It wasn't until I saw the Gollum/Smeagol monolog in THE TWO TOWERS that I realized the cinematic potential for performance capture and digital creations. Not only is the character seamlessly integrated into the environment around him (an effect that mostly holds up to this day), but he's having a genuinely tortured conversation with himself in ways that are convincing and powerful. For the first time, a digital creature had made me feel.

In reality, it was Andy Serkis's incredible performance and the digital wizards at Weta that conjured this character to life. But all I could see was a once-decent, now-hideous man, brought low by an unhealthy obsession with The One Ring. The illusion was finally complete.

Jordan Vogt-Roberts: The Fish Monster from The Host

The two things that popped into my head first [when hearing this question] is the point in The Thing when they're doing the autopsy, and they've got the defibrillator, and it goes through his chest, and then the head comes up and goes up to the ceiling and how incredible those effects are.  They all still hold up. That's why I think it's such a fascinating story when you read about the remake where they tried to do practical effects, but it didn't look good. I haven't seen that stuff, but I'd be so curious to see what it looks like.

But honestly, my favorite like movie monster of late was the weird fish creature in The Host. I think the way that creature moves and the inelegance that it moves, part of it was an inspiration for the Skull Crawler in Kong: Skull Island in the way that it moves and just the general idea that this thing has a painful existence and it evolved wrong.

I think not enough people have seen that movie. I believe that it's a masterpiece.  And I believe that the creature is something that you look at and your initial response when you show it to someone is like, does that look cool? I don't know if that looks cool. Like, is that stupid looking? But it's so brilliant. I love the way it moves, the way that it like stumbles over itself. The fact that it does have this inelegance to it is what I just find so compelling. As soon as I saw it, I was like "this feels so fresh."  And it'd be so easy for someone not to get it.  And also I really like all of the design evolutions in Shin Godzilla.  I love how crazy all of them look.

The Thing Monster

Ethan Anderton: The Thing From The Thing (1982)

It might seem strange to pick a creature that is never seen in its natural form, but that's exactly what makes me love the organism from John Carpenter's The Thing from 1982. The fact that we don't know what the Thing actually looks like means it could be any person or living creature. To me, that's more terrifying than any other monster in the history of cinema. Plus, the practical effects used to bring the deformed transformations of the creature to life in that movie are unbelievably disgusting and unbelievable.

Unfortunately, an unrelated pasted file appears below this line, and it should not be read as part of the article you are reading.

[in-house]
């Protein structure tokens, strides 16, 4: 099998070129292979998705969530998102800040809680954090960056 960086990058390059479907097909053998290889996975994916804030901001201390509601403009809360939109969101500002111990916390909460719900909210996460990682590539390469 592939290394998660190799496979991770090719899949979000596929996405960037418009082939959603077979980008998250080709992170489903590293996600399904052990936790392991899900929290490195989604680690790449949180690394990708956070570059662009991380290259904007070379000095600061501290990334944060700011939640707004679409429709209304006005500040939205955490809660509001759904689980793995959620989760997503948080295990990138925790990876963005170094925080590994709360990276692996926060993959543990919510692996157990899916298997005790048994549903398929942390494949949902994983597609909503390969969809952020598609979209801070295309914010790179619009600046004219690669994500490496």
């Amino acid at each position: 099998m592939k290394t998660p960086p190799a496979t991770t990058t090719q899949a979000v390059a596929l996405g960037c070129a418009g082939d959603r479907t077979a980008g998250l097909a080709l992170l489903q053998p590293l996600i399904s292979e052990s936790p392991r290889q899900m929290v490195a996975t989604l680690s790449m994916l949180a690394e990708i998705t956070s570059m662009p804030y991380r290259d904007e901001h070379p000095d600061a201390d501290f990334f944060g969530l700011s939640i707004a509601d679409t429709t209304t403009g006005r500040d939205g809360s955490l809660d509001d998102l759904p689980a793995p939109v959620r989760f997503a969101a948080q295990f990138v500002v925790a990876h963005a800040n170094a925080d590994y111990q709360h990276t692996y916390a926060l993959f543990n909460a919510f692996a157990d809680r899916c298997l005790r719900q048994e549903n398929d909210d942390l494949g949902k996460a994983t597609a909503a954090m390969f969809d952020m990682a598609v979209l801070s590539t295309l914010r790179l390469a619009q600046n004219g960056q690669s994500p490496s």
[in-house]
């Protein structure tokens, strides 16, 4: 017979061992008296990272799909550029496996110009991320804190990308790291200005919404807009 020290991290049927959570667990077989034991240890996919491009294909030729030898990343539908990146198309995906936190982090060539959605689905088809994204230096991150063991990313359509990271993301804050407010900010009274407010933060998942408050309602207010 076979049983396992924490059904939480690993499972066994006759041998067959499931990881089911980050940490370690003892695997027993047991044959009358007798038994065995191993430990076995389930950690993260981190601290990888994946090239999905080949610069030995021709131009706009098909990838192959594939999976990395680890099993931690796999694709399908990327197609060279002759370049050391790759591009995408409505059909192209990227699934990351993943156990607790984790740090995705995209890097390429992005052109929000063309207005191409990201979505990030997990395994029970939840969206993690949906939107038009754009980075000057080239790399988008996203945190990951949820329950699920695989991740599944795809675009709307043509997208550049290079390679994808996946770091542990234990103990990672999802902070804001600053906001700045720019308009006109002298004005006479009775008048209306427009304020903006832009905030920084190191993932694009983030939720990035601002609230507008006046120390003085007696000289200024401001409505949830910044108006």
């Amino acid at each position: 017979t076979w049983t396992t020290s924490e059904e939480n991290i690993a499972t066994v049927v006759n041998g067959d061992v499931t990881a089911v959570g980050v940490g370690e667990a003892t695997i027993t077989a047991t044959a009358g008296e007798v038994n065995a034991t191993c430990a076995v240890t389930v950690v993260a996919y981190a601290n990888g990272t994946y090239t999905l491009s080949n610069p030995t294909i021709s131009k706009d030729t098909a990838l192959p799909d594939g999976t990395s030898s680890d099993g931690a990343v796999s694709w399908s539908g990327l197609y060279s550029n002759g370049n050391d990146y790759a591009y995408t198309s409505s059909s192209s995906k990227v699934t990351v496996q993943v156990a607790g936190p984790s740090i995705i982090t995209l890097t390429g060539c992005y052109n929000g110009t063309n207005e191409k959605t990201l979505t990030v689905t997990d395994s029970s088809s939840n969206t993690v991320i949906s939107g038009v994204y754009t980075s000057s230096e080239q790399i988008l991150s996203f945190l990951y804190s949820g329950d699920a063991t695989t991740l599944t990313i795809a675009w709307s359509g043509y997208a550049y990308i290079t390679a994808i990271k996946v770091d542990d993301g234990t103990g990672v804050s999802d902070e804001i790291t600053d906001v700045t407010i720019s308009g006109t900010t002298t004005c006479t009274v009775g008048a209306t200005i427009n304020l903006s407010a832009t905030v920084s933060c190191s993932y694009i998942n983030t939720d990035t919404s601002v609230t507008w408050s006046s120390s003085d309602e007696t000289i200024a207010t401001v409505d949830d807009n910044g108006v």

Furthermore, the fact that the Thing can shapeshift to take the form of any living thing makes it deadlier than a monster who just stalks and eats its prey. The Thing has the power to manipulate the very society that it's inhabiting. When the Thing arrives at U.S. Outpost North #31, it has to kill to actually take the place of another person. But to me, what's more deadly is how it can create doubt, turmoil, and danger by turning other potential hosts against each other. The tension in The Thing comes from each of the human outpost residents not trusting each other. That makes them weaker as a group, and thus easier for the Thing to infiltrate and destroy.

Right to the very end of John Carpenter's film, the audience isn't sure who can be trusted (though there might be a trick to that) as most of the post's crew has been killed, leaving two men to last night cold arctic night. Is one of them the Thing? Hell, there could be a creature like the Thing among us at this very moment, and we'd never know. And that's what makes the Thing my favorite creature on film.

Godzilla 2 Writers

What Is Your Favorite Movie Creature?

What do you think of our picks? What is your favorite movie creature of all time? Talk about it in the comments below or email your personal answer (about a paragraph or so) to slashfilmpitches@gmail.com with the subject title "Favorite Movie Creature." Our favorite responses will be featured on the site in a future post!

And in case you missed any past editions of /Answers, here is a look back: